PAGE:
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Queens Chronicle

Community rallies against shelter plan

Pols and residents rip proposal to house 200 men on Cooper Avenue

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Posted: Thursday, November 7, 2019 10:30 am | Updated: 1:23 pm, Thu Nov 7, 2019.

The Glendale-Middle Village Coalition and other concerned members of the community gathered Saturday morning at 78-16 Cooper Ave., the site of the proposed homeless shelter for 200 men, to demonstrate their opposition and protest its opening.

“We’re here today because we once again have to defend our community, our families and our way of life against corrupt politicians like Bill de Blasio and his profit-seeking real estate holders,” said coalition member and rally leader Mike Papa. “It’s getting ridiculous. It seems like every year we have to defend against these guys just to keep our children safe.”

The project has been on-again, off-again for years, but was recently announced by the Department of Homeless Services to be completed in early 2020. Westhab, the operator of the shelter, will convert the factory warehouse to house 200 homeless men and provide them with the means to find employment and to rejoin the community, but the neighborhood remains unconvinced that the plans are so pure.

“This is not going to help the homeless guy sleeping on the street. This is not going to help the people you see on the train. It’s not going to help the mentally ill people who really do need help, and if that was a facility like that, I might be inclined to consider it, but it’s not,” said Papa, who refers to the planned residents as “dangerous, unpredictable, drug-abusing ex-convicts,” “sexual offenders” and “mentally ill men.”

Papa is convinced the residents will comprise recently released inmates of Rikers Island. The introduction of the shelter comes as part of de Blasio’s plan to “turn the tide” on homelessness, but Papa believes its purpose is to turn a profit rather than aid community members. Corruption is an issue Papa said, and he intends to demand an investigation into the procedures and processes that have been taken into opening the shelter.

Community members shared concern over the shelter’s proximity to neighborhood schools such as PS/IS 119, PS 87 and PS 9, the girls’ gym Triumph Gymnastics and The Shops at Atlas Park. According to Papa, a developer wants to pull out of plans to create a Cooper Ave. daycare because he fears placing the children near sexual offenders.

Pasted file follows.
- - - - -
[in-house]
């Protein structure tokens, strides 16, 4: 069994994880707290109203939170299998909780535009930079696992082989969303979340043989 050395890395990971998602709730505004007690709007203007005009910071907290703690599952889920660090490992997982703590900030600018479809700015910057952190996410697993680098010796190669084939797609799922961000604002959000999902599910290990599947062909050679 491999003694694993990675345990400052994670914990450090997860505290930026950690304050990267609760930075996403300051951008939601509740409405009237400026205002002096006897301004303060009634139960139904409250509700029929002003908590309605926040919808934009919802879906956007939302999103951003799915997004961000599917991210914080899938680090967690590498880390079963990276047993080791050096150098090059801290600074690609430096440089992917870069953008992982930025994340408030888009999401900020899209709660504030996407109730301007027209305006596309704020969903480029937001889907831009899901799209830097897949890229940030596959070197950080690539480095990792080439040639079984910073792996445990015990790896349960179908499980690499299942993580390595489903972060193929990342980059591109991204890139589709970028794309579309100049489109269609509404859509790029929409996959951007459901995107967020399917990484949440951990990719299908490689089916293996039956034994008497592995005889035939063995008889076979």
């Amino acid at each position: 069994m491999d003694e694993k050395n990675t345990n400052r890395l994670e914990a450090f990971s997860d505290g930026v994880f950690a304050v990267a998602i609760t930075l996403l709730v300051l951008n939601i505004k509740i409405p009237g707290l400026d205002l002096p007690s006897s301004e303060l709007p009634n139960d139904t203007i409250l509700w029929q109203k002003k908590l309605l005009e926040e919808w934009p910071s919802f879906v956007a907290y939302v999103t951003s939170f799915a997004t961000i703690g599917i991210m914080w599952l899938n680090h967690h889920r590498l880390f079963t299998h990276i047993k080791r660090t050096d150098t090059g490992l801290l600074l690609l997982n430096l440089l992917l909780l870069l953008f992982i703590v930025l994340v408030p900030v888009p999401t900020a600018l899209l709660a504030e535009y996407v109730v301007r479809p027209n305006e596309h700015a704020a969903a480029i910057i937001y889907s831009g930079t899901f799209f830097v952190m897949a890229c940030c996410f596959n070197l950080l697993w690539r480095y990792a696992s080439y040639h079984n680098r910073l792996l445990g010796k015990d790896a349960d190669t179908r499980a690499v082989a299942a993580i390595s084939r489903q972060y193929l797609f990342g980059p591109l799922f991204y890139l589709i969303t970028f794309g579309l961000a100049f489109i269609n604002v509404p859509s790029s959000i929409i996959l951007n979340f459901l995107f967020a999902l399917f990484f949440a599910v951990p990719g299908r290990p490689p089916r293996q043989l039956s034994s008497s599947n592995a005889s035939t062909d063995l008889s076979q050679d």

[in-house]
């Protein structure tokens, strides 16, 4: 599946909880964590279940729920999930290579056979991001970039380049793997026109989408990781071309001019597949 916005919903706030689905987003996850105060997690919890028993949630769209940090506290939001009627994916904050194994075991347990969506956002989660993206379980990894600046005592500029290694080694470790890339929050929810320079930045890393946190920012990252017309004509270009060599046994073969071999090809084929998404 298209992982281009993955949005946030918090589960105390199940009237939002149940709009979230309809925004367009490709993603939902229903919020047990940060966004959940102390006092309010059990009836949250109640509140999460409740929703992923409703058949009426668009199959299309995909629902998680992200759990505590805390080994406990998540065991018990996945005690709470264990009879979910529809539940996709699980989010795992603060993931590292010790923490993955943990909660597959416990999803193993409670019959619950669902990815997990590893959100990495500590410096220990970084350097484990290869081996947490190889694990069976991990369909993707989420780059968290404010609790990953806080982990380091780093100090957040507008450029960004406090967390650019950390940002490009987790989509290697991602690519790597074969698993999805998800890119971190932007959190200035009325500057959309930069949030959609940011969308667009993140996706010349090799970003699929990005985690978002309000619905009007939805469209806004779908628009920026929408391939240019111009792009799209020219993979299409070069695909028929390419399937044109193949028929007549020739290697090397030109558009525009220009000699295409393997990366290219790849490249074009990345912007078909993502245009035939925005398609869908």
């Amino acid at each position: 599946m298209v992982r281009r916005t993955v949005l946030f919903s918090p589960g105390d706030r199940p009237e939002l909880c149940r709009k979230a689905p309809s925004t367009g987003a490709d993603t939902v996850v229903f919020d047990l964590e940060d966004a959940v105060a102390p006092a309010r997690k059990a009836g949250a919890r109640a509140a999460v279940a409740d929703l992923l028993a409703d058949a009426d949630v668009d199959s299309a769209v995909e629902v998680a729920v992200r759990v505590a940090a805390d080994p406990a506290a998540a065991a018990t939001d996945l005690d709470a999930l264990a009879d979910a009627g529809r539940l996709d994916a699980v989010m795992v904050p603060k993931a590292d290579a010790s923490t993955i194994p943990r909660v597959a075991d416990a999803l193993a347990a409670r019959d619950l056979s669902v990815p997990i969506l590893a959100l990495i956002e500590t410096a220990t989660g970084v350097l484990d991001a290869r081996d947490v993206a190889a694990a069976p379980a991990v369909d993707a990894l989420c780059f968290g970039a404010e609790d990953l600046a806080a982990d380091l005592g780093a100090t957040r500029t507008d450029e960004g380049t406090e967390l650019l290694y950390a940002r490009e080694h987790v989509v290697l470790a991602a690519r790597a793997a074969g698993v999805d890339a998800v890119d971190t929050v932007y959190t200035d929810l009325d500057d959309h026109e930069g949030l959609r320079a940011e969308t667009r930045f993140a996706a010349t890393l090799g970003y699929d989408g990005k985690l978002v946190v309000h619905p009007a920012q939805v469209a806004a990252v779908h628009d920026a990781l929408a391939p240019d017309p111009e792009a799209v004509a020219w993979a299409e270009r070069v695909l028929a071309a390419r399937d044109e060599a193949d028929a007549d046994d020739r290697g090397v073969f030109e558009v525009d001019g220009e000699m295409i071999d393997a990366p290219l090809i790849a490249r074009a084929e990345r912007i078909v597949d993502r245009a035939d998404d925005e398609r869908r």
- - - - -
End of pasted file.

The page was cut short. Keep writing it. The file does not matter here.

Eva Novelli lives a few blocks away from the site and has been attending protests and rallies for over two years to fight for the safety of her 6-year-old daughter and 3-year-old son. She wants the peace of mind of knowing that her children are growing up in a neighborhood they can walk freely in, but she believes the shelter poses a threat and “is too close to day-to-day life. It’s disturbing.”

“It’s scary,” Zorica Stojanov of Glendale said. “This neighborhood is nice and friendly now ... it makes me nervous to have more homeless people. We need more schools [instead].”

Councilman Bob Holden (D-Middle Village) voiced his desire to see the site turned into a District 75 school for special needs students, a plan he claims de Blasio promised him. Holden believes the current school for disabled children, PS 9, is in unsuitable condition and should be shut down. He’s advocated for the warehouse at 78-16 Cooper Ave. to be renovated into a new state-of-the-art school for PS 9 students instead of a homeless shelter

“We are mostly one and two family homes. We don’t need a warehouse shelter here, and that’s what this is,” Holden said, suggesting that smaller shelters serving up to 25 people would be better suited for the family neighborhood. “The mayor has forgotten the middle class, and he certainly has forgotten Glendale and Middle Village.”

Other speakers joined the stage to voice concerns, such as Holden’s Education Director Charlie Vavruska, Curtis Seymour of Middle Village, state Sen. Joe Addabbo Jr. (D-Howard Beach), Assemblyman Mike Miller (D-Woodhaven) and President of the Glendale Civic Association Kathy Masi.

“All of these mounting problems and all the city wants to do with them is shove them down your throats with no remedy, no relief, no solutions, except to destroy neighborhoods,” Seymour said. “You know, deep in your heart and soul, this mayor has it in for Glendale, Middle Village and Maspeth ... This is a war for the soul of our city. Enough is enough.”

Holden concluded the protest by promising there will be further rallies before urging the crowd to march down Cooper Avenue toward the Atlas Park mall chanting, “Shut it down.”

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